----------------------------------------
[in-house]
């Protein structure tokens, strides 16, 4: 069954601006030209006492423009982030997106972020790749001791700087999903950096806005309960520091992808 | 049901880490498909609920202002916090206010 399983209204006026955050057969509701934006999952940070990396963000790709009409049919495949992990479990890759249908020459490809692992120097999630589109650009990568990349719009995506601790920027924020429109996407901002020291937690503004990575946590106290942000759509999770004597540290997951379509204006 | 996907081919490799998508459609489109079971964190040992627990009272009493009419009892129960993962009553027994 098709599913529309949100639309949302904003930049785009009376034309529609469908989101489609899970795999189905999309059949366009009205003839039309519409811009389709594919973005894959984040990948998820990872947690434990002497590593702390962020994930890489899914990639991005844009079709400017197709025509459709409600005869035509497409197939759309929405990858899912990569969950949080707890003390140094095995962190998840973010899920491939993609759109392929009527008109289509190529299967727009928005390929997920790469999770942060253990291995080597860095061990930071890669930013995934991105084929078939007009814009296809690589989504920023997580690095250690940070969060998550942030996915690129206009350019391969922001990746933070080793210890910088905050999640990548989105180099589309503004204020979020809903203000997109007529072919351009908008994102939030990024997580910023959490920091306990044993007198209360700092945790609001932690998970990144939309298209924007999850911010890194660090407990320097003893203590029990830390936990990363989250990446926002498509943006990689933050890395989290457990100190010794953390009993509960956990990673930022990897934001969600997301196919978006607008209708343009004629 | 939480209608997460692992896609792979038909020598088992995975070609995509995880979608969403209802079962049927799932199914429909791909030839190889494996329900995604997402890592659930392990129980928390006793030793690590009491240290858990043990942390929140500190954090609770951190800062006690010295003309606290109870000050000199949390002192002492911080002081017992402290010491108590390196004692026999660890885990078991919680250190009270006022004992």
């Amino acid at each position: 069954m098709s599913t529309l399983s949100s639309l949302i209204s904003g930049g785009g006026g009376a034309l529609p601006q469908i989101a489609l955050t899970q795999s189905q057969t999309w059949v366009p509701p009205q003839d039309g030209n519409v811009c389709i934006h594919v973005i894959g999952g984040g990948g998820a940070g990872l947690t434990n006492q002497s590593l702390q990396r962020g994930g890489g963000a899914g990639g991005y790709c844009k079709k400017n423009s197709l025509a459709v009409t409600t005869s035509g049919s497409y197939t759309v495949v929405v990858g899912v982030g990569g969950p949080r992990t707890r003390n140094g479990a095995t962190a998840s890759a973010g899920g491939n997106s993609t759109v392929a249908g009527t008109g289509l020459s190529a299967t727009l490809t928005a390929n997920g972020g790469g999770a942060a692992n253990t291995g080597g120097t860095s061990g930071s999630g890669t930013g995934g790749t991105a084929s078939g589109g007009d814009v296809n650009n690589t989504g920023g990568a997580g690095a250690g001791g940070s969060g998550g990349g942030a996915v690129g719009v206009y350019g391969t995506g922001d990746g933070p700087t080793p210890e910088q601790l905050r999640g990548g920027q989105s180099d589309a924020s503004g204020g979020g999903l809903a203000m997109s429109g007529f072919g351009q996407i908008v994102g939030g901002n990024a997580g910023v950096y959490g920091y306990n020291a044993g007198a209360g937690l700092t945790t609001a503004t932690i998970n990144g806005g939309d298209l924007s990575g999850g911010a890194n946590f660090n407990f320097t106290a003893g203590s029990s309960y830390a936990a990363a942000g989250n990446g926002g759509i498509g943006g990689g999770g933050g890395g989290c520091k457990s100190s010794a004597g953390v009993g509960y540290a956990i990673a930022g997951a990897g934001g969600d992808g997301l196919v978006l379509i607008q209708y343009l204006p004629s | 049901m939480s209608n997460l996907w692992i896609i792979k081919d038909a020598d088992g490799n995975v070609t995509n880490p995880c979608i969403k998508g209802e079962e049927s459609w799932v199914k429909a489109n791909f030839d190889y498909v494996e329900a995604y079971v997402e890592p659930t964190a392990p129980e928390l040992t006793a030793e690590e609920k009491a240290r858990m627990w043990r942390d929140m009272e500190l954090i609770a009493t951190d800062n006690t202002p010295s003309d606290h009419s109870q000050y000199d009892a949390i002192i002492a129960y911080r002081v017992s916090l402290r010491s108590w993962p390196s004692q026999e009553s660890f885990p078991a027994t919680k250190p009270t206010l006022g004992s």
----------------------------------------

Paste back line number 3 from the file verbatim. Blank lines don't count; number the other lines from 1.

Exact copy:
């Amino acid at each position: 069954m098709s599913t529309l399983s949100s639309l949302i209204s904003g930049g785009g006026g009376a034309l529609p601006q469908i989101a489609l955050t899970q795999s189905q057969t999309w059949v366009p509701p009205q003839d039309g030209n519409v811009c389709i934006h594919v973005i894959g999952g984040g990948g998820a940070g990872l947690t434990n006492q002497s590593l702390q990396r962020g994930g890489g963000a899914g990639g991005y790709c844009k079709k400017n423009s197709l025509a459709v009409t409600t005869s035509g049919s497409y197939t759309v495949v929405v990858g899912v982030g990569g969950p949080r992990t707890r003390n140094g479990a095995t962190a998840s890759a973010g899920g491939n997106s993609t759109v392929a249908g009527t008109g289509l020459s190529a299967t727009l490809t928005a390929n997920g972020g790469g999770a942060a692992n253990t291995g080597g120097t860095s061990g930071s999630g890669t930013g995934g790749t991105a084929s078939g589109g007009d814009v296809n650009n690589t989504g920023g990568a997580g690095a250690g001791g940070s969060g998550g990349g942030a996915v690129g719009v206009y350019g391969t995506g922001d990746g933070p700087t080793p210890e910088q601790l905050r999640g990548g920027q989105s180099d589309a924020s503004g204020g979020g999903l809903a203000m997109s429109g007529f072919g351009q996407i908008v994102g939030g901002n990024a997580g910023v950096y959490g920091y306990n020291a044993g007198a209360g937690l700092t945790t609001a503004t932690i998970n990144g806005g939309d298209l924007s990575g999850g911010a890194n946590f660090n407990f320097t106290a003893g203590s029990s309960y830390a936990a990363a942000g989250n990446g926002g759509i498509g943006g990689g999770g933050g890395g989290c520091k457990s100190s010794a004597g953390v009993g509960y540290a956990i990673a930022g997951a990897g934001g969600d992808g997301l196919v978006l379509i607008q209708y343009l204006p004629s | 049901m939480s209608n997460l996907w692992i896609i792979k081919d038909a020598d088992g490799n995975v070609t995509n880490p995880c979608i969403k998508g209802e079962e049927s459609w799932v199914k429909a489109n791909f030839d190889y498909v494996e329900a995604y079971v997402e890592p659930t964190a392990p129980e928390l040992t006793a030793e690590e609920k009491a240290r858990m627990w043990r942390d929140m009272e500190l954090i609770a009493t951190d800062n006690t202002p010295s003309d606290h009419s109870q000050y000199d009892a949390i002192i002492a129960y911080r002081v017992s916090l402290r010491s108590w993962p390196s004692q026999e009553s660890f885990p078991a027994t919680k250190p009270t206010l006022g004992s």